COVID-19 ESSENTIAL SERVICES
EXHIBIT A OF THE ORDER OF THE GOVERNOR ASSURING CONTINUED OPERATION OF ESSENTIAL SERVICES IN THE COMMONWEALTH, CLOSING CERTAIN WORKPLACES AND PROHIBITING GATHERINGS OF MORE THAN 10 PEOPLE
March 23, 2020
Governor Charlie Baker issued an emergency order requiring all businesses and organizations that do not provide “COVID-19 Essential Services” to close their physical workplaces and facilities to workers, customers and the public as of Tuesday, March 24th at noon until Tuesday, April 7th at noon. These businesses are encouraged to continue operations remotely.
The Baker-Polito Administration issued a list of designated businesses and other organizations that provide essential services and workforces related to COVID-19 that shall continue to operate brick and mortar facilities during this two-week time period. This list is based on federal guidance and amended to reflect the needs of Massachusetts’ unique economy. While these businesses are designated as essential, they are urged to follow social distancing protocols for workers in accordance with guidance from the Department of Public Health.
Businesses and organizations not on the list of essential services are encouraged to continue operations through remote means that do not require workers, customers, or the public to enter or appear at the brick-and-mortar premises closed by the order.
Restaurants, bars, and other establishments that sell food and beverage products to the public are encouraged to continue to offer food for take-out and by delivery if they follow the social distancing protocols set forth in Department of Public Health guidance continue operations. On-premises consumption of food or drink is prohibited.
HEALTHCARE / PUBLIC HEALTH / HUMAN SERVICES
• Workers providing COVID-19 testing; Workers that perform critical clinical research needed for COVID-19 response
• Medical Professionals and caregivers (e.g., physicians, dentists, psychologists, mid-level practitioners, nurses and assistants, infection control and quality assurance personnel, pharmacists, physical and occupational therapists and assistants, social workers, speech pathologists and diagnostic and therapeutic technicians and technologists, other providers of mental and behavioral health care, personal care attendants, home health aides and home care workers)
• Hospital and laboratory personnel (including accounting, administrative, admitting and discharge, engineering, epidemiological, source plasma and blood donation, food service, housekeeping, medical records, information technology and operational technology, nutritionists, sanitarians, respiratory therapists, etc.)
• Workers in other medical facilities (including Ambulatory Health and Surgical, Blood Banks, Medical Clinics, Community Mental Health Centers, Methadone/OBOT Clinics, 24 hour Diversionary and Residential Behavioral Health Providers, Comprehensive Outpatient rehabilitation, End Stage Renal Disease, Health Departments, Home Health care, Hospices, Hospitals, Nursing Facilities, Rest Homes, Assisted Living Residences, Organ Pharmacies, Procurement Organizations, Psychiatric Residential, Residential Treatment Schools, Rural Health Clinics and Federally Qualified Health Center s and Community Health Centers, State Hospitals, and licensed medical marijuana retailers)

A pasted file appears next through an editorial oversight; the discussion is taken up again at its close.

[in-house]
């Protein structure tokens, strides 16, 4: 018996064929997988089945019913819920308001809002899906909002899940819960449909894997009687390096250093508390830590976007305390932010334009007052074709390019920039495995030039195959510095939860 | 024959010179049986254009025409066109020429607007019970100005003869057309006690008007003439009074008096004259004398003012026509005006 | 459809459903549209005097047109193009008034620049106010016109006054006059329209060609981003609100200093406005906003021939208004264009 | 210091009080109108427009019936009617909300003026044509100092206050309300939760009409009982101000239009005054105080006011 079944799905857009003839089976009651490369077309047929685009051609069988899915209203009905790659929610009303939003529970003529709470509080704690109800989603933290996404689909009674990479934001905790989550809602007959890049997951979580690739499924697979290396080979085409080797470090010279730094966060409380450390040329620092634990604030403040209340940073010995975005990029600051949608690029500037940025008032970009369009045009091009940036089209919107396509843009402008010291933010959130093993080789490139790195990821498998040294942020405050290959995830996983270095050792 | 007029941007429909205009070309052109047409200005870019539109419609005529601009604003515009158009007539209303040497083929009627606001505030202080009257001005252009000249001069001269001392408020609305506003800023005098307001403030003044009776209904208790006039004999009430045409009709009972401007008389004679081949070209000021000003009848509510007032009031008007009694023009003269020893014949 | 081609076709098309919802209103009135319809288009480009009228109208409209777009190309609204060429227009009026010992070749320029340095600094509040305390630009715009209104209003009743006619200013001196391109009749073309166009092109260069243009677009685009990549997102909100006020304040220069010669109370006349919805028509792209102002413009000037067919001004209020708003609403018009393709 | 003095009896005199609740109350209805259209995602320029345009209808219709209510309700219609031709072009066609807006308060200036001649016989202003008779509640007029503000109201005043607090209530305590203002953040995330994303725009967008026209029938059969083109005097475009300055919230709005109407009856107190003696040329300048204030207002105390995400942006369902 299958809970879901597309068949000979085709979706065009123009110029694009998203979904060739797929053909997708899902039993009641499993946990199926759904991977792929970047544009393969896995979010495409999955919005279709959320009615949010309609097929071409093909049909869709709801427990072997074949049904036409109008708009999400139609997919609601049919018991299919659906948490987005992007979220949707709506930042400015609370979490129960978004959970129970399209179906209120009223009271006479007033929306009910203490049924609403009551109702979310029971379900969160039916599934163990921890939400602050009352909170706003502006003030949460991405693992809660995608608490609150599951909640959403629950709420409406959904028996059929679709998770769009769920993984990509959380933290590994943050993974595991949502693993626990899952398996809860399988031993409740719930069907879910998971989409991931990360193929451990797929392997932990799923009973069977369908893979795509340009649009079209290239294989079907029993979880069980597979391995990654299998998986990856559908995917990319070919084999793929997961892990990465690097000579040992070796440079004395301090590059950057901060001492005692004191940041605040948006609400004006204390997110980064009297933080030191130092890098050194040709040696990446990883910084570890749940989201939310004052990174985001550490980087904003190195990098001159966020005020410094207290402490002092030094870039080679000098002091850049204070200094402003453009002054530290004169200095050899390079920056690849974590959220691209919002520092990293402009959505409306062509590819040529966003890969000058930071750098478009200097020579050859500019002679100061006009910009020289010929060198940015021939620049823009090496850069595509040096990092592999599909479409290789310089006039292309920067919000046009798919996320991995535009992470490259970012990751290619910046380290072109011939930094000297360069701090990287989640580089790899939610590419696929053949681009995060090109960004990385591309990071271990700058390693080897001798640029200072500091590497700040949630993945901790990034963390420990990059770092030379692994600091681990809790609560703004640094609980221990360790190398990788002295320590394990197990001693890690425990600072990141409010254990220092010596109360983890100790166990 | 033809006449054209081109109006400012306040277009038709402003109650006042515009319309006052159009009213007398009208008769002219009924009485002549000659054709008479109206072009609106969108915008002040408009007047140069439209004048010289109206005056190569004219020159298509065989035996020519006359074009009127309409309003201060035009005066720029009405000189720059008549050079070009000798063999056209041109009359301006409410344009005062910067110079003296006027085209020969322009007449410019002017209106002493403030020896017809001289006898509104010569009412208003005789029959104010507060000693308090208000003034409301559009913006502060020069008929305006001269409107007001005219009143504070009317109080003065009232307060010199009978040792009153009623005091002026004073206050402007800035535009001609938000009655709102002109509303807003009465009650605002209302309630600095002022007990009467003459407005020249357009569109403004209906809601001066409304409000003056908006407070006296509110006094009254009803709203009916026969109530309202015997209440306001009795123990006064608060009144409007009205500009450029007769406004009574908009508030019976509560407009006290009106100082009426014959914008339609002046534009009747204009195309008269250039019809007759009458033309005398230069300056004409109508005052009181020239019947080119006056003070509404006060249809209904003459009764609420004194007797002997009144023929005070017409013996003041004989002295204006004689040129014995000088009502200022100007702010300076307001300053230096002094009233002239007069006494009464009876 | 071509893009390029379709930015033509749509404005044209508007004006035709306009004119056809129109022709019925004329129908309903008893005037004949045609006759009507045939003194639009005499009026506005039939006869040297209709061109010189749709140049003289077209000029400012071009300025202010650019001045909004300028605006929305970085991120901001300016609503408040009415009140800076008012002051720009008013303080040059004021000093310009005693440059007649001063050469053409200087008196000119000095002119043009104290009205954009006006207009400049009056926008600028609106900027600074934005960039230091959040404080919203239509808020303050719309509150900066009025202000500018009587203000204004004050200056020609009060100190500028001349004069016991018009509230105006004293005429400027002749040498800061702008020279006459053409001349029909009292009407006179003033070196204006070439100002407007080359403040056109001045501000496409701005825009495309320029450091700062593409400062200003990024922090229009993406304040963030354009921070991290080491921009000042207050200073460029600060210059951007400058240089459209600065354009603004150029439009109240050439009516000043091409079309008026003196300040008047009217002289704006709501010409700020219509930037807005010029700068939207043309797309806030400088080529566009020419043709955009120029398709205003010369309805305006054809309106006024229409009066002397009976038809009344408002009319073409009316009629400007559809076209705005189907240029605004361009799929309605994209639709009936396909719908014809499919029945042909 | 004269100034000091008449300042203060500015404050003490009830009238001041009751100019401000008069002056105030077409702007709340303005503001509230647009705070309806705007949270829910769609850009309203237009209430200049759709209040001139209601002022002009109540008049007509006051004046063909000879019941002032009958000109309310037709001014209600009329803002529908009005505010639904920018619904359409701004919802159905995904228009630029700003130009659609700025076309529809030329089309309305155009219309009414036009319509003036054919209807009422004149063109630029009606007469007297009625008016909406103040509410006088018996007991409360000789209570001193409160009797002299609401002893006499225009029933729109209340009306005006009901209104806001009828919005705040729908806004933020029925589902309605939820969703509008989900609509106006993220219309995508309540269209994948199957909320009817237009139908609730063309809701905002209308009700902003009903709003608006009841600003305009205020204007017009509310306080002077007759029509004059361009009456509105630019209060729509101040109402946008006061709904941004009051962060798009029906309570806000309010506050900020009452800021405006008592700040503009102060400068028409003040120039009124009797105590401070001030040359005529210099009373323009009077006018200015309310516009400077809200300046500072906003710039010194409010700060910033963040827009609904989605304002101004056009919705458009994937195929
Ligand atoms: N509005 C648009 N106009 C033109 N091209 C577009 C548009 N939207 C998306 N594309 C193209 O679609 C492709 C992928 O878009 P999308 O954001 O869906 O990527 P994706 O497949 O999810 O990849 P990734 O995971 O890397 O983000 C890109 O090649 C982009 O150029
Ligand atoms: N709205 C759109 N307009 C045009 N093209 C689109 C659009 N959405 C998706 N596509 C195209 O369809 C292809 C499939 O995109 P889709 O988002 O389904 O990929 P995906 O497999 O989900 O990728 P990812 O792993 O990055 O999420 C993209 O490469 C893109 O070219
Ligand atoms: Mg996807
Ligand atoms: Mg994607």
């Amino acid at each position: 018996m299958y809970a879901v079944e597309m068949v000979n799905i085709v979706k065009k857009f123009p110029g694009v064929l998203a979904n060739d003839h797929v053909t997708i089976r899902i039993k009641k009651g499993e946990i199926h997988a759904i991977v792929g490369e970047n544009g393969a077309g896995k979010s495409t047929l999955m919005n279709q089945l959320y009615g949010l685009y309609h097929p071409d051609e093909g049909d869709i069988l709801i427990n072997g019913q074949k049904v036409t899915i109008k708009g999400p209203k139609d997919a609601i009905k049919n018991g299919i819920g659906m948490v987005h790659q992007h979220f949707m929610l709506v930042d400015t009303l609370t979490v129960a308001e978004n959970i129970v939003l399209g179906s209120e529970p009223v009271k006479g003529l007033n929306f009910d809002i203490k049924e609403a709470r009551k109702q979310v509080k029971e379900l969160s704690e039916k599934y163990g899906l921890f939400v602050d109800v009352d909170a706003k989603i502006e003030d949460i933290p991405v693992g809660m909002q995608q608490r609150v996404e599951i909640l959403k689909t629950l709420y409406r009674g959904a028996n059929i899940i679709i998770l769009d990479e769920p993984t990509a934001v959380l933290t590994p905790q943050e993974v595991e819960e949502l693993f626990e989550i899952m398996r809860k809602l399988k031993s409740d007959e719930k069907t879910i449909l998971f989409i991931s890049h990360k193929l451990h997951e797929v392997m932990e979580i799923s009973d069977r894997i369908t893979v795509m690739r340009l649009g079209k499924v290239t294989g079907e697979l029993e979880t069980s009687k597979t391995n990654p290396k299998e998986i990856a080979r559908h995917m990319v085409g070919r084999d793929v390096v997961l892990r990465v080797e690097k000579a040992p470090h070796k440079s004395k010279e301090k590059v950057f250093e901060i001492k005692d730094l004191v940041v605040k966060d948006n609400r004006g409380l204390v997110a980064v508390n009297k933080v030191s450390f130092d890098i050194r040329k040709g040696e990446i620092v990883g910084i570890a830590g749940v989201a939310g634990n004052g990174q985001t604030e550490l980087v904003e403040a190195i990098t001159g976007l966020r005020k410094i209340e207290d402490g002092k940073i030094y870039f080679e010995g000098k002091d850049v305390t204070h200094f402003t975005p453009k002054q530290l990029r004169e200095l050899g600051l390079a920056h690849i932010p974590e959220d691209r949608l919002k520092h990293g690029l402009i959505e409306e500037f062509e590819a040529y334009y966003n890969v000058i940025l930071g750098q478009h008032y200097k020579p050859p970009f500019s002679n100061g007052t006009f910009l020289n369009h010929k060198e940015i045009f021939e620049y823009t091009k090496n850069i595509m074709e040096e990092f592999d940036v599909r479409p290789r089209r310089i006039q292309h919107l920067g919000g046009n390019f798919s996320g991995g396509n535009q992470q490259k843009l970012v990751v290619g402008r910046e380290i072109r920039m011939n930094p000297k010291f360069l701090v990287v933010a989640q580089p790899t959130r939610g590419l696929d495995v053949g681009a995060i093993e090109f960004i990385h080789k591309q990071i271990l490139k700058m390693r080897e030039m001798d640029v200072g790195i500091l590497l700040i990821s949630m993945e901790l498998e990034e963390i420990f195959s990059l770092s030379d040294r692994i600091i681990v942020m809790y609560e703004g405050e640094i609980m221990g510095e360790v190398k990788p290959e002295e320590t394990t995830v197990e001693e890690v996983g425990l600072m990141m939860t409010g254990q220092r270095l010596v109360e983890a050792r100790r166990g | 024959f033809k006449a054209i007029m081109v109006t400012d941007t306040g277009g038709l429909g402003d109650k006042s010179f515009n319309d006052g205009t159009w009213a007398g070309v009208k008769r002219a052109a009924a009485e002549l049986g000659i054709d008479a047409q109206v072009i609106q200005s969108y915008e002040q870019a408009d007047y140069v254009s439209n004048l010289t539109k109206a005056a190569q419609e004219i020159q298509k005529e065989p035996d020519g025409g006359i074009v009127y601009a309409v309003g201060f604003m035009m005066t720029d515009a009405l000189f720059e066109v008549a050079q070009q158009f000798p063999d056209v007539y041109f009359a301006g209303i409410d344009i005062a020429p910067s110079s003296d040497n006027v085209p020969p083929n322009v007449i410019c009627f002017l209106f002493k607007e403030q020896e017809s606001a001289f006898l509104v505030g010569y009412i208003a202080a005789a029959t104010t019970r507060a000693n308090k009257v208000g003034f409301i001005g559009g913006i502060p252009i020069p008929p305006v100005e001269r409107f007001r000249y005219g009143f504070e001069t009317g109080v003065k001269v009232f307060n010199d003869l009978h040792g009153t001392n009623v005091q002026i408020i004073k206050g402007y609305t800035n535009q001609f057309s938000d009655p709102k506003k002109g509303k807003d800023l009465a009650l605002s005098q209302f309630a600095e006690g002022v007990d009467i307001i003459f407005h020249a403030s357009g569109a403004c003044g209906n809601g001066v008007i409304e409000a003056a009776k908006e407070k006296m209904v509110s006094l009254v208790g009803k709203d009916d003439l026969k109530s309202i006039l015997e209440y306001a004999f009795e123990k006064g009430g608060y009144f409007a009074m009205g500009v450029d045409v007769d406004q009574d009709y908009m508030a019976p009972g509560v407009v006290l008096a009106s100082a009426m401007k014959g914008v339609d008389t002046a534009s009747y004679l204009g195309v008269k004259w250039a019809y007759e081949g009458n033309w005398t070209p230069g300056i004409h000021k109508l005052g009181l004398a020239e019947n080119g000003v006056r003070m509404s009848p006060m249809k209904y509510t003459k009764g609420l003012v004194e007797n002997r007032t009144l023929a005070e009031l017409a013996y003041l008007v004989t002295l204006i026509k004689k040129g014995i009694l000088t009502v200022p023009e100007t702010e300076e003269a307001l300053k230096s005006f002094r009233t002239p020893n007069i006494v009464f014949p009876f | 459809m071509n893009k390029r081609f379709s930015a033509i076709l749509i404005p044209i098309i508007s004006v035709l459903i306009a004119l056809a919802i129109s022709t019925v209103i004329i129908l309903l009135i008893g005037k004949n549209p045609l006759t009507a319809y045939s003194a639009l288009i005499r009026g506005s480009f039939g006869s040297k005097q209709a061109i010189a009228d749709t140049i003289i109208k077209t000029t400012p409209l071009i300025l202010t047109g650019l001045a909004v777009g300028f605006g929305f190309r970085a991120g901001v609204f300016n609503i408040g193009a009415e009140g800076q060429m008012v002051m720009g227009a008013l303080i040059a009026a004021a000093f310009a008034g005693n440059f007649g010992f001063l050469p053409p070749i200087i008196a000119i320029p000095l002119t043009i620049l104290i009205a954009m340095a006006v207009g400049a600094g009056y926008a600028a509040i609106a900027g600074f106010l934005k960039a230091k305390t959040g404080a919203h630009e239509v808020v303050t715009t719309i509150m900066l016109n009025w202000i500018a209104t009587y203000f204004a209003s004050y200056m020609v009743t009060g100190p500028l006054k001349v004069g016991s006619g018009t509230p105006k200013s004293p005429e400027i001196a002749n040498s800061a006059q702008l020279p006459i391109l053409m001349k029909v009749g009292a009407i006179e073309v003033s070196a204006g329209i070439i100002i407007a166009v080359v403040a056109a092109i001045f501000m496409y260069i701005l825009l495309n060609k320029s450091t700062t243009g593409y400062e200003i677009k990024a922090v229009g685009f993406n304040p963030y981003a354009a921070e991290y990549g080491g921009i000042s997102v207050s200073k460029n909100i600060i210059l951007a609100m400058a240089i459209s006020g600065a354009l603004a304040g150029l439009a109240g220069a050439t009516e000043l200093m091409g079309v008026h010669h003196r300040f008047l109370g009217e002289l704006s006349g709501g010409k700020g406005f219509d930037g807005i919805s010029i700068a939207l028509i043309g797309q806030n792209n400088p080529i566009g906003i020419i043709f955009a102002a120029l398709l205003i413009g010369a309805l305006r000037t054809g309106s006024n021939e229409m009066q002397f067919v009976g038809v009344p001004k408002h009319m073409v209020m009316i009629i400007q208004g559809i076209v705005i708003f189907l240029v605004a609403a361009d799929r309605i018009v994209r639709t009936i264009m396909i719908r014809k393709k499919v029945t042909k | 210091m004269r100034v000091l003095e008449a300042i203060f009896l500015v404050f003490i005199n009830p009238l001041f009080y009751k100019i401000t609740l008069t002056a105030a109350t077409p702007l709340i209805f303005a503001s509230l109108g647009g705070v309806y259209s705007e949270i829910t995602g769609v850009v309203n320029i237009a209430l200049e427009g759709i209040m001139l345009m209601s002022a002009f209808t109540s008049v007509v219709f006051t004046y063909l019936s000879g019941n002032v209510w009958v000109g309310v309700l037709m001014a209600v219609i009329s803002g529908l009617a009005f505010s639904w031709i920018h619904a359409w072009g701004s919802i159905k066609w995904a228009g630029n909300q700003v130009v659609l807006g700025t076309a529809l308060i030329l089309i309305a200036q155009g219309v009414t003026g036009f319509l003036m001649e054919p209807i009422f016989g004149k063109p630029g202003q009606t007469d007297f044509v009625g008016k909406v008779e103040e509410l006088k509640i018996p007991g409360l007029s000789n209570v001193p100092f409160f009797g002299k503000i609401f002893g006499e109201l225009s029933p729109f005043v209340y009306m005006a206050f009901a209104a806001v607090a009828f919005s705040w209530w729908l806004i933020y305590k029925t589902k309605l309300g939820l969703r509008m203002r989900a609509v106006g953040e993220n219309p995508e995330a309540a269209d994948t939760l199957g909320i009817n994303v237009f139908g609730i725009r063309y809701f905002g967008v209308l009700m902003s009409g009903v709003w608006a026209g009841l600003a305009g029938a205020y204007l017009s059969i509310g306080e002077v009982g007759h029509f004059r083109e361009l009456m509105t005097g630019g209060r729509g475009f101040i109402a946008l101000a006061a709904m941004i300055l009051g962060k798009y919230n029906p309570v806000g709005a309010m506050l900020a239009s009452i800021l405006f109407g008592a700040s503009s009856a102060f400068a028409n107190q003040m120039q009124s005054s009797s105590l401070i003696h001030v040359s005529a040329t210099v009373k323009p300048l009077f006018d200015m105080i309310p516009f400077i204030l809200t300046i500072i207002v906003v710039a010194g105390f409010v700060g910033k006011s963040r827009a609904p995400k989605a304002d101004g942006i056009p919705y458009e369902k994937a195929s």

• Workers in other 24/7 community resident services serving children and youth, and individuals with developmental, intellectual, physical and/or cognitive disabilities
• Manufacturers, technicians, logistics and warehouse operators, and distributors of or necessary to the supply chain of medical equipment, personal protective equipment (PPE), medical gases, pharmaceuticals, blood and blood products, vaccines, testing materials, laboratory supplies, cleaning, sanitizing, disinfecting or sterilization supplies, and tissue and paper towel products
• Public health / community health workers, including those who compile, model, analyze and communicate public health information
• Blood and plasma donors and the employees of the organizations that operate and manage related activities
• Workers that manage health plans, billing, and health information, who cannot practically work remotely
• Workers who conduct community-based public health functions, conducting epidemiologic surveillance, compiling, analyzing and communicating public health information, who cannot practically work remotely
• Workers performing cybersecurity functions at healthcare and public health facilities, who cannot practically work remotely
• Workers conducting research critical to COVID-19 response
• Workers performing security, incident management, and emergency operations functions at or on behalf of healthcare entities including healthcare coalitions, who cannot practically work remotely
• Workers who support food, shelter, and social services, and other necessities of life for economically disadvantaged or otherwise needy individuals, such as those residing in shelters
• Pharmacy employees necessary for filling prescriptions
• Workers performing mortuary services and workers at funeral homes, crematoriums, and cemeteries
• Workers who coordinate with other organizations to ensure the proper recovery, handling, identification, transportation, tracking, storage, and disposal of human remains and personal effects; certify cause of death; and facilitate access to mental/behavioral health services to the family members, responders, and survivors of an incident